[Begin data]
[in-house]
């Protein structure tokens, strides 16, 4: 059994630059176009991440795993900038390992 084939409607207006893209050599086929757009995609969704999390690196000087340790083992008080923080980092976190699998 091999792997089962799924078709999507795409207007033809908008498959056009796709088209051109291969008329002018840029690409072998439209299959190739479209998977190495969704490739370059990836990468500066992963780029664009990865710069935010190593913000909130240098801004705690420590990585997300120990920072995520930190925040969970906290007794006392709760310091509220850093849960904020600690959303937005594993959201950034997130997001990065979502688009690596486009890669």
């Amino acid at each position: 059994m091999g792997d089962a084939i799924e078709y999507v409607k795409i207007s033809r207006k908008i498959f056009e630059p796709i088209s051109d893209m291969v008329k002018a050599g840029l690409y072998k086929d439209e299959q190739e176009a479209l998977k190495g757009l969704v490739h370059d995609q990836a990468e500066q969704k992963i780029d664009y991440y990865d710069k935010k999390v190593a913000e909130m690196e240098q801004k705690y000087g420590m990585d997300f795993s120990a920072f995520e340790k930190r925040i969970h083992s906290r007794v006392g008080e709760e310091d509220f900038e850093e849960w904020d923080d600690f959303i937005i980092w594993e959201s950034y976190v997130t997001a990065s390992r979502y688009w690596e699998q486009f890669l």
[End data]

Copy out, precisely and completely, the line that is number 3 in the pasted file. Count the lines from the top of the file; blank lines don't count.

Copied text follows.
């Amino acid at each position: 059994m091999g792997d089962a084939i799924e078709y999507v409607k795409i207007s033809r207006k908008i498959f056009e630059p796709i088209s051109d893209m291969v008329k002018a050599g840029l690409y072998k086929d439209e299959q190739e176009a479209l998977k190495g757009l969704v490739h370059d995609q990836a990468e500066q969704k992963i780029d664009y991440y990865d710069k935010k999390v190593a913000e909130m690196e240098q801004k705690y000087g420590m990585d997300f795993s120990a920072f995520e340790k930190r925040i969970h083992s906290r007794v006392g008080e709760e310091d509220f900038e850093e849960w904020d923080d600690f959303i937005i980092w594993e959201s950034y976190v997130t997001a990065s390992r979502y688009w690596e699998q486009f890669l």